Like the Washington State Legislature, the Humane Society believes there is no evidence particular dog breeds are more likely to be dangerous than others, and that breed-specific bans do not reduce dog bites or attacks. Photo courtesy Meredith Lee / The HSUS.

Like the Washington State Legislature, the Humane Society believes there is no evidence particular dog breeds are more likely to be dangerous than others, and that breed-specific bans do not reduce dog bites or attacks. Photo courtesy Meredith Lee / The HSUS.

Buckley passes new dangerous dog ordinance

Pit bulls and other “dangerous” canines on the Plateau can now take a test to be exempt from breed-specific legislation

For decades, both Enumclaw and Buckley had dangerous dog ordinances on the books, specifically banning pit bull-type canines.

But due to a new state law going into effect January 2020, both cities have had to revise their laws; Enumclaw got their ducks all in a row last July, and Buckley followed suit during their Dec. 10 council meeting.

The new legislation, which passed with a healthy margin in the House and a slim margin in the Senate, doesn’t exactly force cities to do away with all of their dangerous dog rules — just tweak them a bit to allow exceptions.

“While the legislature recognizes that local jurisdictions have a valid public safety interest in protecting citizens from dog attacks, the legislature finds that a dog’s breed is not inherently indicative of whether or not a dog is dangerous and that the criteria for determining whether or not a dog is dangerous or potentially dangerous should be focused on the dog’s behavior,” reads House Bill 1026. “The legislature further finds that breed-specific ordinances fail to address the factors that cause dogs to become aggressive and place an undue hardship on responsible dog owners who provide proper socialization and training. The legislature intends to encourage local jurisdictions to more effectively and fairly control dangerous dogs and enhance public safety by focusing on dogs’ behavior rather than their breeds.”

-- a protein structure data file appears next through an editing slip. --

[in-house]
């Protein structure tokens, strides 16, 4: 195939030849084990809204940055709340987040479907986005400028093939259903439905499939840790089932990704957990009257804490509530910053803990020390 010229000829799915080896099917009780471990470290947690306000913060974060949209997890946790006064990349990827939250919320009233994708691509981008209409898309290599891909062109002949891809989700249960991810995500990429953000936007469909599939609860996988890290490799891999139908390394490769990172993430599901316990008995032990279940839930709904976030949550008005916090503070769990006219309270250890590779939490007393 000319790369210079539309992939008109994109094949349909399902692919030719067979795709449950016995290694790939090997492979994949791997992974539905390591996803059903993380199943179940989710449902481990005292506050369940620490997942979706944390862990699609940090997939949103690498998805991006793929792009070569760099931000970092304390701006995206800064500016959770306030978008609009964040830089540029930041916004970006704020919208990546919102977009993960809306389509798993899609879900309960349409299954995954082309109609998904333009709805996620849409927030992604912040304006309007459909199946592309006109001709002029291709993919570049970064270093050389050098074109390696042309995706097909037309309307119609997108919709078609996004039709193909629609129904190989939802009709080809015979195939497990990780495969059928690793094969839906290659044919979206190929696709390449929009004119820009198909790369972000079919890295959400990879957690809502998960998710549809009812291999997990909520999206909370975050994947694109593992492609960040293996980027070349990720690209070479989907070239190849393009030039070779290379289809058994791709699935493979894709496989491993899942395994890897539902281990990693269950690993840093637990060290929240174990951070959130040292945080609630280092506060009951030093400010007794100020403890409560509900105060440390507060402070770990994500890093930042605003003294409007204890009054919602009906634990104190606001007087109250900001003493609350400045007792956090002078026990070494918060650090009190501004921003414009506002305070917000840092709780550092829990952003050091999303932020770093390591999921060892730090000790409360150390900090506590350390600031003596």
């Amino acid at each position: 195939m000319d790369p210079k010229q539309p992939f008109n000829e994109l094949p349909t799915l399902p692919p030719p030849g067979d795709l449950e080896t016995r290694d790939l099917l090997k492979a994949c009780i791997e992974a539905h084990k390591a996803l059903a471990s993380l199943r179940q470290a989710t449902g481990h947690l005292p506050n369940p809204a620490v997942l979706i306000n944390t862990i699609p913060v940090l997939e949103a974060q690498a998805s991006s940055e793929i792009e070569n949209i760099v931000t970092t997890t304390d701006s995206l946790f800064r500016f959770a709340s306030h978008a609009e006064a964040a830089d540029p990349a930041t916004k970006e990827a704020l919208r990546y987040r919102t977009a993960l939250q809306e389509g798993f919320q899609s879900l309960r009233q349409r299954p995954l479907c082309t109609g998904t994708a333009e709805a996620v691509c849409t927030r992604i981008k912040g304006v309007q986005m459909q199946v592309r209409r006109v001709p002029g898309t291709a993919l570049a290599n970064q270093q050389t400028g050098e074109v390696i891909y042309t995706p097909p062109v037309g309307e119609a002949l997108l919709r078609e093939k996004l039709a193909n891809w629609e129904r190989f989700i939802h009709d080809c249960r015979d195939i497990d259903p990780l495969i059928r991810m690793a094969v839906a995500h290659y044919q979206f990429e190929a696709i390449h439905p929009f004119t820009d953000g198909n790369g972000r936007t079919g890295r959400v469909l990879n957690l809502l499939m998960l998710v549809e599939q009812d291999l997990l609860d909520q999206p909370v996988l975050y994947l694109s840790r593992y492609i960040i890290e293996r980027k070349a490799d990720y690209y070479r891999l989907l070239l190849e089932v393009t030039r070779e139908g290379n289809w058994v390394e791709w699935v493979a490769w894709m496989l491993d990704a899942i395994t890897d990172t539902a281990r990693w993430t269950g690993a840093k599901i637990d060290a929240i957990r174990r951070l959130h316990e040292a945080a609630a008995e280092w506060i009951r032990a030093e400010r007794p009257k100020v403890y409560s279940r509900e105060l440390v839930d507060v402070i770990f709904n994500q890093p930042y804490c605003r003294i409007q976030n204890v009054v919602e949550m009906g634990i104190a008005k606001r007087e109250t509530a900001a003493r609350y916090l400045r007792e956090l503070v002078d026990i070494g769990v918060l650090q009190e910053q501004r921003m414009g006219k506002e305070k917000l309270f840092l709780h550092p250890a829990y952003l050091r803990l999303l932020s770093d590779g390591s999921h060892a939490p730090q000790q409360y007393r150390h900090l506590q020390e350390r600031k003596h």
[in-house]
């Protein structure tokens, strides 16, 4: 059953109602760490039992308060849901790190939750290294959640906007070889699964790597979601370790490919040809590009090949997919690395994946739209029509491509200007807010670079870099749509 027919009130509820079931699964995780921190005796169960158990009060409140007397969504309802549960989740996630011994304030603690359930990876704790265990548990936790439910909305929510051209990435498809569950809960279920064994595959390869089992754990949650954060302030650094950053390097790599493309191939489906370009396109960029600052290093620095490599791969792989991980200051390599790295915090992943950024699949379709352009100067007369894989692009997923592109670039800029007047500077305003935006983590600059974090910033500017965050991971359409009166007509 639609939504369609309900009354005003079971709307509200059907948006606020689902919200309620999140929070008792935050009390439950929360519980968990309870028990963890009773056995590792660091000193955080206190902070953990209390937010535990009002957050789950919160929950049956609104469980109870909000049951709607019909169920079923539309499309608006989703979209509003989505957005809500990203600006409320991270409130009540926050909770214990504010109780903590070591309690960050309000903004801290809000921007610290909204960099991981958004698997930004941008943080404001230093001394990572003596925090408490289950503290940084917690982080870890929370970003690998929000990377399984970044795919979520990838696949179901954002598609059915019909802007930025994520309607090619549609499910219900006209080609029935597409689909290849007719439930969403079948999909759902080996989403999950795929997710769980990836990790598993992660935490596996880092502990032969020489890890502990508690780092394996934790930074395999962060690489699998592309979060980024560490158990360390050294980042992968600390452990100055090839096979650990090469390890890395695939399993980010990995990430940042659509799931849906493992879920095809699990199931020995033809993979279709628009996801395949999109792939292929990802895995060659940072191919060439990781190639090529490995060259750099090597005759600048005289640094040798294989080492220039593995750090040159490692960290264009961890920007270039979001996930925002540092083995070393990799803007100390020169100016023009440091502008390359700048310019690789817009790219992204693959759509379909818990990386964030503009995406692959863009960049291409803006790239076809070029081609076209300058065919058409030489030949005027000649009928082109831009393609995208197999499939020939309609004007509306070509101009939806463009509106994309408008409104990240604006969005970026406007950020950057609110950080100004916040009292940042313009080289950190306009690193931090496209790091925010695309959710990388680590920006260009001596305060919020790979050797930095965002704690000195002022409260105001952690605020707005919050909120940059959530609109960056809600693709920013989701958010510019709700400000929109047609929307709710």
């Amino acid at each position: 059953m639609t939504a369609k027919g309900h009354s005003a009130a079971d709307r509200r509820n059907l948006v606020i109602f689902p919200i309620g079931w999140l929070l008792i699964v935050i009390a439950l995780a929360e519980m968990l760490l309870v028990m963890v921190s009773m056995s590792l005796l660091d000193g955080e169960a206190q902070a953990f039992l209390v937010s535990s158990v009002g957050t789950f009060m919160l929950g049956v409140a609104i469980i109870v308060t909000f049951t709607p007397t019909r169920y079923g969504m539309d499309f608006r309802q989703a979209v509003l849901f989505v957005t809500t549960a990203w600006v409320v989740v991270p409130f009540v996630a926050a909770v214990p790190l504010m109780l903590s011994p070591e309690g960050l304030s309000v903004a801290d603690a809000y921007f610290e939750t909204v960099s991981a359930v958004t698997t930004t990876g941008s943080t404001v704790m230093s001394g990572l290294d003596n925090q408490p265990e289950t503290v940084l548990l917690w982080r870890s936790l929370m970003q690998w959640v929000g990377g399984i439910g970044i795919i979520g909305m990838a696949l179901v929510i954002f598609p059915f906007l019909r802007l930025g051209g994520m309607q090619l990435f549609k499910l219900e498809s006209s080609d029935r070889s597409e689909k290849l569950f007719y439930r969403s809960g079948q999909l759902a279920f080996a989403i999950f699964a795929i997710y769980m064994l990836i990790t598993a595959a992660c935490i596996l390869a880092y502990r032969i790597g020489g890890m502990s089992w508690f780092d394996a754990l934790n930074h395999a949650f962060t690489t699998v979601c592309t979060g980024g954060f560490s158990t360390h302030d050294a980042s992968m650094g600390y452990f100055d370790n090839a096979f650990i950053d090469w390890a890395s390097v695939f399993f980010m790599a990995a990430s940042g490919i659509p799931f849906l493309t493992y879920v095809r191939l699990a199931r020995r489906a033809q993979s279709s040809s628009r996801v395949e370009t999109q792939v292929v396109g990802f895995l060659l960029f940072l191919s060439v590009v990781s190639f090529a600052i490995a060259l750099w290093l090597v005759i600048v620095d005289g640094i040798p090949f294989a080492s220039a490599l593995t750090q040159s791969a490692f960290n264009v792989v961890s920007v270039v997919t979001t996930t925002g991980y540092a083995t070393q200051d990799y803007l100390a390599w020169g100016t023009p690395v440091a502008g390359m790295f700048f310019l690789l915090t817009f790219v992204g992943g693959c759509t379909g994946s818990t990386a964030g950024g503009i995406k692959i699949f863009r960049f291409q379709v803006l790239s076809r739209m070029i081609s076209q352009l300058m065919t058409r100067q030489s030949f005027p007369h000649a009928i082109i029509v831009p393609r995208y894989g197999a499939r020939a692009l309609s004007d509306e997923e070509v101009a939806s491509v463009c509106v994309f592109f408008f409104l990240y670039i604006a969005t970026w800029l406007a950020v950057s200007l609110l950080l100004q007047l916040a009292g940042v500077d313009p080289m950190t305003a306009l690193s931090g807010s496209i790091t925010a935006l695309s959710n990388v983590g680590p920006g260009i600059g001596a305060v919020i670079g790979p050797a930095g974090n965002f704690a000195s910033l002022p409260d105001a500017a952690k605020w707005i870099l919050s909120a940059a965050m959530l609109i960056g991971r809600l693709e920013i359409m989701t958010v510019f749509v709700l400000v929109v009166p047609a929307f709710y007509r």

In layman’s terms, this means Buckley and Enumclaw can continue to ban certain breeds of dogs — namely Bull Terriers, American Pit Bull Terriers, Staffordshire Bull Terriers, American Staffordshire Terriers, or any dog to partially be any of these breeds — but must make an exception for dogs that pass an American Kennel Club (or “a [reasonable] equivalent”) canine behavioral test, reads RCW 16.08.110.

Dogs that do pass the behavioral test are exempt from any breed-based legislation for at least two years, which at that point can re-take the test to extend their exemption status; dogs that fail the test are allowed to try again within a reasonable amount if time.

The American Kennel Association’s Canine Good Citizen program tests 10 behaviors: accepting a friendly stranger, sitting politely for petting, appearance and grooming, out on a walk with a loose lead, walking through a crowd, sitting on command and staying in place, coming when called, reactions to other dogs, reactions to distractions, and supervised separation.

Of course, to take the test, you first have to find an American Kennel Association-approved evaluator, and there are several that live on the Plateau. All information is available at


• Jim Grasley —

• Lanelle Warrick —

• Sheila Hetrick —


• Terri Kaluza —


• Britney Spoto —

• Petco No. 1238 — 253-862-1738 (and ask for the general manager)

Banned breeds that do not pass the Canine Good Citizen program are still subject to seizure, removal, euthanasia.

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